Postedon Nov 02, 2009 at 11:36 am
November 1, 2009
Some LGBT equality advocates are viewing Kalamazoo, Mich.'s, upcoming vote on an inclusive non-discrimination ordinance as a small barometer of the progression of public opinion on issues of concern to the LGBT community. [Link]
Postedon Nov 02, 2009 at 11:17 am
November 2, 2009
Voters in three states on Tuesday will decide on measures of importance to the LGBT community: Maine's Question 1, Washington state's Referendum 71, and a non-discrimination ordinance that would protect LGBT residents of Kalamazoo, Mich. [Link]
Support Kalamazoo non-discrimination here.
Postedon Nov 02, 2009 at 10:19 am
November 1, 2009
Political battles this fall in six different parts of the country could have a profound impact on whether the United States will extend the promise of equal rights to those who are not allowed to marry simply because they are the same sex as their partner. [Link]
Postedon Oct 29, 2009 at 04:02 pm
Who we are: Approve Referendum 71 is the campaign to preserve domestic partnerships in Washington State. By voting to approve, voters retain the domestic partnership laws that were passed during this year's legislative session, including using sick leave to care for a partner, adoption rights, insurance rights, and more.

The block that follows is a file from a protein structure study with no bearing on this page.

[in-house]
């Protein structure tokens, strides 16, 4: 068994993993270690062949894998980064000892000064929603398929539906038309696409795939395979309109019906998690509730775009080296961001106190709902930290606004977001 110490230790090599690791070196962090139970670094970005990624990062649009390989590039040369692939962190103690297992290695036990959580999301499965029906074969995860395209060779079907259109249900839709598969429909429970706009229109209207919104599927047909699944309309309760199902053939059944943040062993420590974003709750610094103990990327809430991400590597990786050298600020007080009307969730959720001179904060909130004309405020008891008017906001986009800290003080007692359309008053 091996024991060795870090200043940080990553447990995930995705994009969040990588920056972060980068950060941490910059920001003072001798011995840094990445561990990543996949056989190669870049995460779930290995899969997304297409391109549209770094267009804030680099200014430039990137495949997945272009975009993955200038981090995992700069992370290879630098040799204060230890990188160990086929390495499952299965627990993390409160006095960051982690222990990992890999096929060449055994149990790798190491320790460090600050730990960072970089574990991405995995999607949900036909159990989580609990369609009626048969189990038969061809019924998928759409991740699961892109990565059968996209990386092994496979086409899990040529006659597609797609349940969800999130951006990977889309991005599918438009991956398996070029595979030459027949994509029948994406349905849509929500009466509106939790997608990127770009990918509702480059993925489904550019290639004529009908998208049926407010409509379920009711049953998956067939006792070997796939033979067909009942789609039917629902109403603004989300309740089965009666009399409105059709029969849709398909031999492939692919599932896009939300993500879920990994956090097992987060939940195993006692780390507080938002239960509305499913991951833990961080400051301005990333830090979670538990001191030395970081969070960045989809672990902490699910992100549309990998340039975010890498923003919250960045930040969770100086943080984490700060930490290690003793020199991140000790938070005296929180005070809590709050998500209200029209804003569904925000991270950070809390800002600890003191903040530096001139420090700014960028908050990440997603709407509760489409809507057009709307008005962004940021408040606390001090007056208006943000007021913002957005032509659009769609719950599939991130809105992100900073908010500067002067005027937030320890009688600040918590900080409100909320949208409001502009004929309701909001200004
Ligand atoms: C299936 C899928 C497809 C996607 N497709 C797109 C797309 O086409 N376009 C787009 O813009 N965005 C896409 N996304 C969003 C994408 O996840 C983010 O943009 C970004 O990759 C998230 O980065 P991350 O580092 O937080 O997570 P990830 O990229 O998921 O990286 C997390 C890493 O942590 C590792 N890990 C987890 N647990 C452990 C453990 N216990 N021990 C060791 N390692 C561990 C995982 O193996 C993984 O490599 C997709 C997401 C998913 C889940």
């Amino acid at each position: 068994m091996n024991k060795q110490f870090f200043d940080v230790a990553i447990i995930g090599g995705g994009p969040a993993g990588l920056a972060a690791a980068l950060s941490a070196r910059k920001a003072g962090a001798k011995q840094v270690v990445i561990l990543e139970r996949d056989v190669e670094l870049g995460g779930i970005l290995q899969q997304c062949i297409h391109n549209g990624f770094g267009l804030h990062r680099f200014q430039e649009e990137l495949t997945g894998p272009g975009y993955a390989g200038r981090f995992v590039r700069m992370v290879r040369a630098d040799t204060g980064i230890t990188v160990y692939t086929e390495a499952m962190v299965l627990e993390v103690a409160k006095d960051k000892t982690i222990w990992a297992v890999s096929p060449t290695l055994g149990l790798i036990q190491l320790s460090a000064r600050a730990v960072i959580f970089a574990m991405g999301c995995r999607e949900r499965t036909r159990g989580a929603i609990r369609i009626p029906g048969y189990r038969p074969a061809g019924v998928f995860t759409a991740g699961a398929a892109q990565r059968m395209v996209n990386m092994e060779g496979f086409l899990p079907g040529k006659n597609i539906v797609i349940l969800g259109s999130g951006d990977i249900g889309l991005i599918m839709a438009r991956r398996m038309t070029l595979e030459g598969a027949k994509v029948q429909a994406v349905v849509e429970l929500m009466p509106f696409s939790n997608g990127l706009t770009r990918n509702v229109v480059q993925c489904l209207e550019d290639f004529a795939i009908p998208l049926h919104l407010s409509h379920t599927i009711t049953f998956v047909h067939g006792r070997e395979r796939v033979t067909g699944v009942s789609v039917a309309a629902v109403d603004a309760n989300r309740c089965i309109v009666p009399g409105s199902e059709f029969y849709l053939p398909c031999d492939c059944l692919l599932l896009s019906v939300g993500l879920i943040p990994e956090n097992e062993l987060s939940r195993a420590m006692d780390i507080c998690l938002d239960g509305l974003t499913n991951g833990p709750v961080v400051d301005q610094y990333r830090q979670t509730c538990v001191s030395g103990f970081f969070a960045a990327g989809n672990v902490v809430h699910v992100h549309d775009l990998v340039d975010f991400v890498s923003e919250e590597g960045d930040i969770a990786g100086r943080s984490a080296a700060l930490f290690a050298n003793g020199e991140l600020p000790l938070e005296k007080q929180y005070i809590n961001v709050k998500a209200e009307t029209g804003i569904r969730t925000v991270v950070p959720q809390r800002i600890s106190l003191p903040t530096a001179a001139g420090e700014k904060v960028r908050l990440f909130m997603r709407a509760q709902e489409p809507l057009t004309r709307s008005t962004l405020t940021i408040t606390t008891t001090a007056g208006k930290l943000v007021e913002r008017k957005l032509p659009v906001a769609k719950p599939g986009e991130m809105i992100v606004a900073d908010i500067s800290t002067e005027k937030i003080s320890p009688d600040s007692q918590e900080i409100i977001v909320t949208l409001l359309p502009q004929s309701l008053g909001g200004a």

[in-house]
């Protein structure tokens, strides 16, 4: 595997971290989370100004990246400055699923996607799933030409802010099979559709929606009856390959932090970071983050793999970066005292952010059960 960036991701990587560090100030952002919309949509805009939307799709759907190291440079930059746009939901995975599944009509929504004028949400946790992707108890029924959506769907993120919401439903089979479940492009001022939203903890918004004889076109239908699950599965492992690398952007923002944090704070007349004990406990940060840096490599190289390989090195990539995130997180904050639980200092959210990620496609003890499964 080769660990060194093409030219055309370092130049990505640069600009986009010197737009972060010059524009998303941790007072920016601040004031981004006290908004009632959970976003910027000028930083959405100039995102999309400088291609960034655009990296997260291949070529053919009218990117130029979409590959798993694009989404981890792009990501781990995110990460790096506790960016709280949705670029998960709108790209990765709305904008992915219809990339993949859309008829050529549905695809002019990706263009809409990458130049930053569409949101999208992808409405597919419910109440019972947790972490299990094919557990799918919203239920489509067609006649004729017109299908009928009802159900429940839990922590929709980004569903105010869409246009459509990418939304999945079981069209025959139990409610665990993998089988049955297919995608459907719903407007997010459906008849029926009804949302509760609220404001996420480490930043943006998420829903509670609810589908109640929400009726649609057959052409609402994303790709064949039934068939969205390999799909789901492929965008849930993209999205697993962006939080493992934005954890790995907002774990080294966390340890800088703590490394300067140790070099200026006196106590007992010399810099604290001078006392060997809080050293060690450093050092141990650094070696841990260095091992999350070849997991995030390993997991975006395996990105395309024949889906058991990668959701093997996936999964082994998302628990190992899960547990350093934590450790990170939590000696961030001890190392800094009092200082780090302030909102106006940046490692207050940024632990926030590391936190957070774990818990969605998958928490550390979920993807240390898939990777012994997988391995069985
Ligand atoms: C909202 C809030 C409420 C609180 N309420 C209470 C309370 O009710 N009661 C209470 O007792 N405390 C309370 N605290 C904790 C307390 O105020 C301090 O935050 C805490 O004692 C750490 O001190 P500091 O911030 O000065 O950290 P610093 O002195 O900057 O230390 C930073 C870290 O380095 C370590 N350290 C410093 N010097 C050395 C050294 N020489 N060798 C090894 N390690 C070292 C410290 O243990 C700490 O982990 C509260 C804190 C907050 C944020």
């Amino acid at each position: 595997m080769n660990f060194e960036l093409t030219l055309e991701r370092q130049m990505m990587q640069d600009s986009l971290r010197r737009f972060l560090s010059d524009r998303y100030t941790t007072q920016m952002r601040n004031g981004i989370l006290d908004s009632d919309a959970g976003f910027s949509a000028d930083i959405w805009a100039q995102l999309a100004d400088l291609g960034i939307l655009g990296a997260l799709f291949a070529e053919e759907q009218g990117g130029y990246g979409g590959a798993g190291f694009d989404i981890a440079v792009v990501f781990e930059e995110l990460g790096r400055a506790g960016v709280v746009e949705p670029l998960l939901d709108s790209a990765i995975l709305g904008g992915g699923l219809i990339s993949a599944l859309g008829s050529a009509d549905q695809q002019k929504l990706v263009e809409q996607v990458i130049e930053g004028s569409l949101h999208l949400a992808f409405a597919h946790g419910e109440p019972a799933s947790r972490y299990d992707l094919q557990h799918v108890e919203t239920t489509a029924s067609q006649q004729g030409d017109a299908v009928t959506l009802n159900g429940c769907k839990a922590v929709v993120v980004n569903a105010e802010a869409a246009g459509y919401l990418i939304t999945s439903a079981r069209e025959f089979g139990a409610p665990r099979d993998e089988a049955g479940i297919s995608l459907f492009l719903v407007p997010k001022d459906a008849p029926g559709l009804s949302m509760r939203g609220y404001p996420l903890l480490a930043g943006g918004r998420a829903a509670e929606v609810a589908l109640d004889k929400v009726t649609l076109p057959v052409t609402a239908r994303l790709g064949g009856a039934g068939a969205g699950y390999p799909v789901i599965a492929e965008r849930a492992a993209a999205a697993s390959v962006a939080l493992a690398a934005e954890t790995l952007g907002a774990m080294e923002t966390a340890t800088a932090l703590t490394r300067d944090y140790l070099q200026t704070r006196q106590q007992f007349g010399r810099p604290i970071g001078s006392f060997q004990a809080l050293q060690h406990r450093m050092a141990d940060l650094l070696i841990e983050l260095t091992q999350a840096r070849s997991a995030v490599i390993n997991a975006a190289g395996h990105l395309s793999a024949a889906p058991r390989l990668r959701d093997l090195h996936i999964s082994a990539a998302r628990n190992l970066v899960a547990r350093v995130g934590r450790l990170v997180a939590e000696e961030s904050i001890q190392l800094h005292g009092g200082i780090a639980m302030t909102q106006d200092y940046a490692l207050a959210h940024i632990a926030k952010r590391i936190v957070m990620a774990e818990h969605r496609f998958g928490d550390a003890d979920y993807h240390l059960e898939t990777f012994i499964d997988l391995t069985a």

What we need: We need phone bankers to get our supporters out to vote. Washington is an all mail-in ballot state, and we need to ensure our supporters put their ballots in the mail. Also, youth turnout is a critical component of our campaign, and youth turnout historically drops in off-year elections. So we need a lot of help to turn them out.
How you do it: Sign up here to make remote calls for Approve 71. We'll then contact you for a training, and you can make GOTV calls.
Who we are: The No On 1/Protect Maine Equality campaign is working to protect Maine's recently-passed law legalizing marriage equality for same-sex couples. Our opponents have put the issue on the ballot for Nov 3, 2009. Because of Maine's early voting election laws, people are already voting at the polls, so we need help immediately to turn out our side at the polls.
What we need: We need you to devote a few hours to Call for Equality. Call for Equality is a virtual phonebank set up so that you can call Maine voters wherever you are. Much of Maine is rural, where canvassing isn't effective, so we need to reach these voters- along with other supporters- by phone. All you need is a phone and internet connection. No experience required! We'll provide the training, and all you need is a a few hours to help get a win in Maine.
How you do it: Click here to sign up for a training and your shift. There are lots of times available for your convenience.